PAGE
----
He does sleep well at night. We have him in a bassinet and he never really gets to the crying stage unless mommy tries to change the diaper before the feeding (he wants his nummies when he wants his nummies). He does wake up every two hours at night, but usually just grunting enough to get mommies attention.

Anyway, Dr. Sear's says that "high-needs" babies are hyper-active (when Daniel is in a good mood he is constantly kicking his legs and waving his arms) and nurse frequently (like I said usually every two hours even at night, maybe one session of 3 hour sleep a day before wanting to feed again). So, I guess I'll have to get used to it until Daniel either grows out of this stage or finally gets some of his "needs" met better than they are right now. I just wish his crying time coincided more with when Daddy is home. Daddy is better at baby dancing than mommy is, plus mommy is going crazy trying to keep up with this child at home by herself. I was literally counting down the minutes until Daddy got home on Friday.

Wednesday, September 15, 2010

Baby Love

So, I have an almost four week old infant sitting on my chest as we speak. I thought I was prepared, but having an infant is so much more exhausting than I thought it would be. First, there's the general recovery from 2.5 hours of pushing. I will say that labor and delivery was much less painful than I thought it would be (yay Bradley classes and naturally high pain tolerance). But 2.5 hours of pushing is essentially running a marathon. I actually found out later that a C-section is recommended after 3 hours of pushing. I'm so glad the doctors didn't tell me that.

Anyway, it takes two full weeks to recover enough to feel slightly human again, and then you hit that magical period where your baby starts to get gassy and colicky. We think it was from a foremilk/hindmilk imbalance and oversupply syndrome. My milk took a little longer to come in and baby was starving. He seems much less gassy, but still cries more than he did the first two weeks. He doesn't cry at night, and I think part of it is that he has a really hard time putting himself to sleep during the day.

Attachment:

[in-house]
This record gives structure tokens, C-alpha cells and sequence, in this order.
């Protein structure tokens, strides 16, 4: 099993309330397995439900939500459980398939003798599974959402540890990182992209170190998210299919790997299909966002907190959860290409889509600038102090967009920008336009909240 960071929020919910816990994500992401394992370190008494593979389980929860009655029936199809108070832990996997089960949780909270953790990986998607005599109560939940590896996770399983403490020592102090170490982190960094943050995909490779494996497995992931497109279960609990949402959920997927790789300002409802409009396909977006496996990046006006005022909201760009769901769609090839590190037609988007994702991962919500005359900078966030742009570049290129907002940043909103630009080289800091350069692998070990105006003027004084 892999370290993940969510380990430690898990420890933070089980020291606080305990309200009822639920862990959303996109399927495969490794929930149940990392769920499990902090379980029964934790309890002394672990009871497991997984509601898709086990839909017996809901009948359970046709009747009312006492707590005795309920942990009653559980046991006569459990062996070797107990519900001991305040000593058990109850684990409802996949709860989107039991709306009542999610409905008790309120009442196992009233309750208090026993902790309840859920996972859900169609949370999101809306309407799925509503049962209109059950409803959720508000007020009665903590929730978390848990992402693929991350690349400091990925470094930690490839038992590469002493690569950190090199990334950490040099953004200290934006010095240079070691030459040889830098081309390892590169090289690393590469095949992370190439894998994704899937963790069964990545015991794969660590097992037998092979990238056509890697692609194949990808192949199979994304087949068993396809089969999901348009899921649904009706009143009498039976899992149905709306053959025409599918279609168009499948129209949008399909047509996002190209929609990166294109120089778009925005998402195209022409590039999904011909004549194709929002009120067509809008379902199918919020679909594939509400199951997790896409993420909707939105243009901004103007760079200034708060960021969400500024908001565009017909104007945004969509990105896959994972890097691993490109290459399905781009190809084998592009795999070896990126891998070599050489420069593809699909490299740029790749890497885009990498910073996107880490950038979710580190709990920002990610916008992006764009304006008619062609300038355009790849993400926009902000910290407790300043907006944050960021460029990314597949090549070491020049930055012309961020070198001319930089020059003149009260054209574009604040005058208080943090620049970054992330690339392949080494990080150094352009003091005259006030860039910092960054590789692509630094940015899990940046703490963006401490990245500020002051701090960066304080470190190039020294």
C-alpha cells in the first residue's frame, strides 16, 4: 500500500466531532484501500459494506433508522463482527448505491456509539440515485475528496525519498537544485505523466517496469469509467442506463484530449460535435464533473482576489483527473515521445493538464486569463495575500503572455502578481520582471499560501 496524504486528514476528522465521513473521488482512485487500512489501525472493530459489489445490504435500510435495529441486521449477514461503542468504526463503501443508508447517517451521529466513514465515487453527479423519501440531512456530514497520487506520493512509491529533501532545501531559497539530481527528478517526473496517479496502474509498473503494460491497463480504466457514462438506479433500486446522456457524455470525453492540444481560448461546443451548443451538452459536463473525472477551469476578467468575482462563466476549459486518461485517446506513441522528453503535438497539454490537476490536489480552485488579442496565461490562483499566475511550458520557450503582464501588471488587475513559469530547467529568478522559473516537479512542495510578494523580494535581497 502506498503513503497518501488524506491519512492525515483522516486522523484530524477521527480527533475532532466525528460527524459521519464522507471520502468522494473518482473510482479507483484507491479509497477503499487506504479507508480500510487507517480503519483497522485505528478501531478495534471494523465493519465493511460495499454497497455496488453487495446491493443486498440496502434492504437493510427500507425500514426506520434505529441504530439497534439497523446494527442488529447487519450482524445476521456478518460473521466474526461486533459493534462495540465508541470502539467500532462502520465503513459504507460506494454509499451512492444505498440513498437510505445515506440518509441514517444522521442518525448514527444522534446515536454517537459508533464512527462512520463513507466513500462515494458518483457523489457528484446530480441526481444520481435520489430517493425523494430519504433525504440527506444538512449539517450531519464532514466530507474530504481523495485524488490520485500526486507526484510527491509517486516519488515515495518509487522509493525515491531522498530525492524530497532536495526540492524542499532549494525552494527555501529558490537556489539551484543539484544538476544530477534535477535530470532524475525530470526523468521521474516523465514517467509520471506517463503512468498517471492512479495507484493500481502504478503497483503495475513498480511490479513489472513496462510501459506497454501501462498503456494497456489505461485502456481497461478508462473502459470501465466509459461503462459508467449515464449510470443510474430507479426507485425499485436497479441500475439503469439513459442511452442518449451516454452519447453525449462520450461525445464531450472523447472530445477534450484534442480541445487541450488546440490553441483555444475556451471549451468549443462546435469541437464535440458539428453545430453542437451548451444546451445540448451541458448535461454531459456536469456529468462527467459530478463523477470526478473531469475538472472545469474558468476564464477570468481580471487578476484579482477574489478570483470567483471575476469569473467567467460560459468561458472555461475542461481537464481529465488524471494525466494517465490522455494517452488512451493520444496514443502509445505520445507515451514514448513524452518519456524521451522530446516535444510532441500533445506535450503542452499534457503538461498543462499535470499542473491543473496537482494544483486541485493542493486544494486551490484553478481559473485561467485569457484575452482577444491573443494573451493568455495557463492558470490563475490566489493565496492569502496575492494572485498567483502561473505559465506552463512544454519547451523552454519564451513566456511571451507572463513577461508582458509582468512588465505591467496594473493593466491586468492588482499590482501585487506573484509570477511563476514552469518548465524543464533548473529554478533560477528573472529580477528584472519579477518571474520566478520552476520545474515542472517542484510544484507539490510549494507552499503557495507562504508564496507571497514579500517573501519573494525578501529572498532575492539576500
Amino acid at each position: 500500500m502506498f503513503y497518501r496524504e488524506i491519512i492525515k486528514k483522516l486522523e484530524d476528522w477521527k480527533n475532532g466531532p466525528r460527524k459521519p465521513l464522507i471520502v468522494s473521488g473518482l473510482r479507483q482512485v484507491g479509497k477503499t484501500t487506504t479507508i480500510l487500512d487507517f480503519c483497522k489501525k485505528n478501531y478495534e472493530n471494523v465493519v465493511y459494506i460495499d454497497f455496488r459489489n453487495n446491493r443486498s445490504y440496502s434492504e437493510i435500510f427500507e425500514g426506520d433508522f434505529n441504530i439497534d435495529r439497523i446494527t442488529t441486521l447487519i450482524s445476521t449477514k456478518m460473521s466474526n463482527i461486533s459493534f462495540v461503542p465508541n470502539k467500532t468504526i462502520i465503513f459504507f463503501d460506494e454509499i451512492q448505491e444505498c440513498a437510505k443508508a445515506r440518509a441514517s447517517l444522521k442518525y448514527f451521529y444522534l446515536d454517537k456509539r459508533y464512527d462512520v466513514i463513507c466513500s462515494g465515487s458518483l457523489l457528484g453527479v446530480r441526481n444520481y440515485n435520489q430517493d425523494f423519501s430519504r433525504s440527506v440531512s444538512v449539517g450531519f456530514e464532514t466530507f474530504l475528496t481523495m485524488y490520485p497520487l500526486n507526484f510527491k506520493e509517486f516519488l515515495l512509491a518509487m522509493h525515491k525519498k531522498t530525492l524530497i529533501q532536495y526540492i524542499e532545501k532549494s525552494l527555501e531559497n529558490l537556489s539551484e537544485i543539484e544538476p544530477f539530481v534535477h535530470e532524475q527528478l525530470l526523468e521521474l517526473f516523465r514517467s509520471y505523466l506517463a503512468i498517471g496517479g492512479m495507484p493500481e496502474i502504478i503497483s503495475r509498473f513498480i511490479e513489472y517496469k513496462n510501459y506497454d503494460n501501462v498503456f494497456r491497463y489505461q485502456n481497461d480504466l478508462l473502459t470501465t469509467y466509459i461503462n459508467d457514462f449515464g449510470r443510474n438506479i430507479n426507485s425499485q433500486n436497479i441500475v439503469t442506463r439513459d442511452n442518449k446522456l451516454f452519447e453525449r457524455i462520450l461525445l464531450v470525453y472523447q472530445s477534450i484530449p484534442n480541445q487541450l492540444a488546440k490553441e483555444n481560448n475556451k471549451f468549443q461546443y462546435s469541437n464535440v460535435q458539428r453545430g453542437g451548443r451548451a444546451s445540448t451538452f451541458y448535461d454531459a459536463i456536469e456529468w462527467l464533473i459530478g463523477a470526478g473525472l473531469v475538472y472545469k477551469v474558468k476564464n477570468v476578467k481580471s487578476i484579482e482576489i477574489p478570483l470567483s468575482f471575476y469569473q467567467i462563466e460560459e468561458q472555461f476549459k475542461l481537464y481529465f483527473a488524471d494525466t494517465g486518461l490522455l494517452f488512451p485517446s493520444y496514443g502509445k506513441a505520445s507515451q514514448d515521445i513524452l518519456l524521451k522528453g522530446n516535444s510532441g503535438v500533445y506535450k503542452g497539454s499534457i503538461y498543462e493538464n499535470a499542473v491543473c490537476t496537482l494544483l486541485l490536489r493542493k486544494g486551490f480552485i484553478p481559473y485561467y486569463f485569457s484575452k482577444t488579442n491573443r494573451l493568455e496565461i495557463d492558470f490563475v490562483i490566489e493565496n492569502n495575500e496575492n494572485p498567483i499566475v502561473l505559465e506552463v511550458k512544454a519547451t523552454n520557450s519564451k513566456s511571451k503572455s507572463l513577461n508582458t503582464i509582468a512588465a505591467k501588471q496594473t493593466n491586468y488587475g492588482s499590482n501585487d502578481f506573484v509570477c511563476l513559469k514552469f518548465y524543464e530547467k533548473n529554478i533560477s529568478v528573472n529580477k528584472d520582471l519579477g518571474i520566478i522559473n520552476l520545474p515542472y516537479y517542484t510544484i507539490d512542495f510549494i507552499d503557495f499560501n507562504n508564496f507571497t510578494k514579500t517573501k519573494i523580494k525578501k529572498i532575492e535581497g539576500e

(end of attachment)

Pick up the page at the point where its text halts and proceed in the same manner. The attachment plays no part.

Now, he's hit a growth spurt and I fed him every hour this morning (at 7, 8, 9, and 11). He's adorable, but it's making it hard for me to eat or do anything around the house. Plus, since he can't put himself to sleep, I've let him sleep on me for the last hour and a half. It's hard to fit meals and showers in, but I'm working on it. He actually did really good this morning while I showered, he wasn't asleep, but he did lay quietly in his pack and play until I got half dressed, and then he wanted to eat again, of course.

He's waking up now, so here's hoping that he gives me a few minutes after he eats (and gets his diaper changed again) so that I can eat some lunch.

It's so funny, because he doesn't cry at night when he's hungry, or usually when he wakes up. He just starts grunting. Eh, eh, eh. That means feed me mommy!

Friday, March 19, 2010

Democratic Health Care Joke

OK. I haven't posted in a while, but after reading this article, I felt I had to. I don't see how ANYONE can support the healthcare bill as it is. Are democrats stupid are do they all just want to be on the same bandwagon?

First of all, even being somewhat conservative, my biggest issue is surprisingly not the extra taxes. The $250,000 limit is a little low I think, but Obama already said he was going to raise taxes on anyone making more than that, so it's not a big surprise.

My biggest issue is the fact that this bill will actually make MY healthcare WORSE and MORE EXPENSIVE. In the order of the CNN aricle: 1) Extra fees on healthcare companies, as if healthcare isn't expensive enough as it is, these fees will certainly pass along to all consumers. 2) Cut healthcare tax breaks - again making my healthcare more expensive. I already have $2,500 in out of pocket expenses from a childbirth, now I can't even use pre-tax money if I spend any more than that? 3) Long-term care insurance - what exactly does this have to do with healthcare? Oh right, as CNN said they wanted to REDUCE the budget shortage for the first year of the program, so they decide to INCREASE it going forward (that makes logical sense).

Now these are just the big issues. Presumably, the cost of healthcare will be reduced because we won't have to pay for "all those" uninsured people who use medical services and then declare bankruptcy because they don't have the money to pay their bills. They will obviously choose to purchase insurance for $500 a month rather than pay tax of $1,000 a year (my guesstimates for an individual making $50,000). Has anyone actually done a study to find out WHY healthcare is so expensive? And if so, why isn't it being quoted in all of these articles regarding healthcare reform. If we don't even know what the problem is, how can we fix it?